GWU Chemistry and Ecology Professors Inspired Alumnus to Study Wildlife Conservation

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Michael Byron ’14 Researches Cheetahs While Working on Master’s Degree


Michael Byron, GWU alumnus, poses in front of the Cheetah Science Facility, where he completed research for his master's degree from North Carolina State University

Two years before Michael Byron, of San Antonio, Texas, was recruited to the men’s basketball program at Gardner-Webb University, he watched the GWU team defeat the Kentucky Wildcats, 84-68, in a televised game. The historic win was on his mind when he decided to visit the GWU campus. “I got along really well with the players and the coaches,” Byron reflected. “I really enjoyed the campus and the atmosphere, so that’s why I decided to attend.”

Byron chose to major in biology, because he had found the subject interesting in high school. After his experiences in the GWU chemistry lab, he opted to double major in chemistry. He also discovered in classes with Dr. Cathleen Ciesielski, former associate professor of biology, and Dr. Joseph Oyugi, professor of ecology, that he was interested in conservation topics and advances in physiology and genetics.

“The classes and the faculty helped inspire me and led me down the path that I’m on today,” shared the 2014 GWU alumnus. “I loved physiology and the complexity of understanding how so many processes in the body work together to produce an effect. I also loved seeing the similarities and differences between different species, and seeing how these differences allowed each species to be the most suited for its environment. Dr. Oyugi was very passionate about the content, and I was intrigued by the interactions between organisms and their environment.”

Michael Byron works in a research lab. He is holding a test tube and another instrument. Byron will finish his Master of Science in physiology in May from North Carolina State University (NCSU) in Raleigh, N.C., and plans to pursue his doctorate. When he started the master’s program, he felt prepared for graduate-level studies. “My classes at GWU, especially the upper level science classes, were small in comparison to the classes I’ve seen at NCSU,” he observed. “I feel like the GWU professors were teaching us the content directly, rather than just having us come to a lecture and learn out of a book. This was also especially helpful for classes with labs, as the professor was leading and directing us in lab, rather than a teacher assistant. I definitely think this aspect helped me with my future experiences doing lab work.”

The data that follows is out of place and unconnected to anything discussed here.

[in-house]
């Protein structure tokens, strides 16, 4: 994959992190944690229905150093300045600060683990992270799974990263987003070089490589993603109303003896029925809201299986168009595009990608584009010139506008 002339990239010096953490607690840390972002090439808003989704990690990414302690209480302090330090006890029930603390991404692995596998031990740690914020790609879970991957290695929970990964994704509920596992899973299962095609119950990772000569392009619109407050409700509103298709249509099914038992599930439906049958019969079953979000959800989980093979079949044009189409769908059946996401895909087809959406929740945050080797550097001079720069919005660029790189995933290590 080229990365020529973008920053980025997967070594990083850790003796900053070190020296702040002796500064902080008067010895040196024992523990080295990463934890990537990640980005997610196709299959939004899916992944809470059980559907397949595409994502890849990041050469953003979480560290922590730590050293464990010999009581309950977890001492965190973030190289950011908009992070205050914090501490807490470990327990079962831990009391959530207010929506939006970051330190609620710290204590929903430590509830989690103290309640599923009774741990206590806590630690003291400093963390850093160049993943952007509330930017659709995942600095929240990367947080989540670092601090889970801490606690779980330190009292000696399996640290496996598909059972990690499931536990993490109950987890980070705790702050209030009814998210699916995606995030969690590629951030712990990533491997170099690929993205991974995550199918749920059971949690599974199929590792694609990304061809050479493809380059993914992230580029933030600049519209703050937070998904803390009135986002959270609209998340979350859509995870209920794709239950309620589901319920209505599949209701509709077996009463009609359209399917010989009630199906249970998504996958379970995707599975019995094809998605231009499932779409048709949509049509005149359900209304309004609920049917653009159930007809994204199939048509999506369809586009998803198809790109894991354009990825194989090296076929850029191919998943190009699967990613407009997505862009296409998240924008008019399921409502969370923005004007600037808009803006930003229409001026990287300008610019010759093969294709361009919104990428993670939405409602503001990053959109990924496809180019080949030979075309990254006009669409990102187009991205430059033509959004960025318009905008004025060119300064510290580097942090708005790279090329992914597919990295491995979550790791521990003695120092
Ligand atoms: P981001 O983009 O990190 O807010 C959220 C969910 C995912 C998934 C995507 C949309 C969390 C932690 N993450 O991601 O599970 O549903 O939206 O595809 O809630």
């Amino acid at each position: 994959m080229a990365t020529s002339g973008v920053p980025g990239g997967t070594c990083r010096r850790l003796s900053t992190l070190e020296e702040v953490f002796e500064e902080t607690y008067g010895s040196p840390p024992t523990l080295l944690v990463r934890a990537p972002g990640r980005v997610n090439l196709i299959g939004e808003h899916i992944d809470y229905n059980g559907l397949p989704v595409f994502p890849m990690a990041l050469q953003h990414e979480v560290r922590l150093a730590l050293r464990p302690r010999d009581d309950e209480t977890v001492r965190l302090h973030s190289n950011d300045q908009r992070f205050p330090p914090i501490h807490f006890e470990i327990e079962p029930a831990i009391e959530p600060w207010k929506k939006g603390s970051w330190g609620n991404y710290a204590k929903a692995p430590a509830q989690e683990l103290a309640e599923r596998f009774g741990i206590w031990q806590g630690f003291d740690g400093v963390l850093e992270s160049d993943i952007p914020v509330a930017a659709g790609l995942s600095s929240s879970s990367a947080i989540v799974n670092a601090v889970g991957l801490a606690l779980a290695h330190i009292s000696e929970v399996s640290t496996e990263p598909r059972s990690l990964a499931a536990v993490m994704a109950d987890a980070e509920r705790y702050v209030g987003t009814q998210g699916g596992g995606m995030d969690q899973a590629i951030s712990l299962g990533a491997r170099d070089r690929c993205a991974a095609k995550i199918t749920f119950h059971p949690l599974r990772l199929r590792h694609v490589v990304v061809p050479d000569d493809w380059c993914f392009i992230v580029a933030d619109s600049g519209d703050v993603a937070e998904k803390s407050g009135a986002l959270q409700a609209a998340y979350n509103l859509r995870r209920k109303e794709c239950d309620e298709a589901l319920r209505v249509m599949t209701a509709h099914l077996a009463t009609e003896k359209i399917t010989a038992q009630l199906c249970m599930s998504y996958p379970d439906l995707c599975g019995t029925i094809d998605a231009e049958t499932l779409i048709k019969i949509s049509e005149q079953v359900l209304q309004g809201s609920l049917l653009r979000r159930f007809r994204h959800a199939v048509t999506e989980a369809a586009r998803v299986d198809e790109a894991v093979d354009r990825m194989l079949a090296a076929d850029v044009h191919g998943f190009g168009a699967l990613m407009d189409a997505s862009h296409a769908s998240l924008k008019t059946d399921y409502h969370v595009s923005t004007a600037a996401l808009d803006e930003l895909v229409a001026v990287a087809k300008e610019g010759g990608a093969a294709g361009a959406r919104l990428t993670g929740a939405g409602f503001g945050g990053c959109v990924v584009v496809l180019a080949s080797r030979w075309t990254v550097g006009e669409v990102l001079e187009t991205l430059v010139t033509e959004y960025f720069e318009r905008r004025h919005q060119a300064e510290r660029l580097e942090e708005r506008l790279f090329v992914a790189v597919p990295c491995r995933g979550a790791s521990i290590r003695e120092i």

As a graduate student, Byron has taught the laboratory sections for cellular and molecular biology at NCSU. “I definitely try to follow the example set by my professors at GWU,” he informed. “I find that showing excitement and passion for what is being taught can make the students more willing to engage in and learn the content. I also like to build relationships with my students, and help them to realize that I was in their shoes not too long ago.”

Through the NCSU program, he has also worked with Dr. Adrienne Crosier, lead researcher at the Smithsonian Conservation Biology Institute in Front Royal, Va. The labs’ members seek to better understand the reproductive physiology of the cheetah and other wild felids. “Hopefully our research will tell us how and why some cheetahs have trouble reproducing in captivity,” he asserted. “This can help in the ultimate goal to create a sustainable captive cheetah population as insurance for the declining cheetah population in the wild.”

His goal is to continue working in the field of wildlife conservation. “I want to be involved in helping to apply groundbreaking scientific advances that would provide greater knowledge and understanding of the behaviors and physiological processes of endangered species,” Byron affirmed.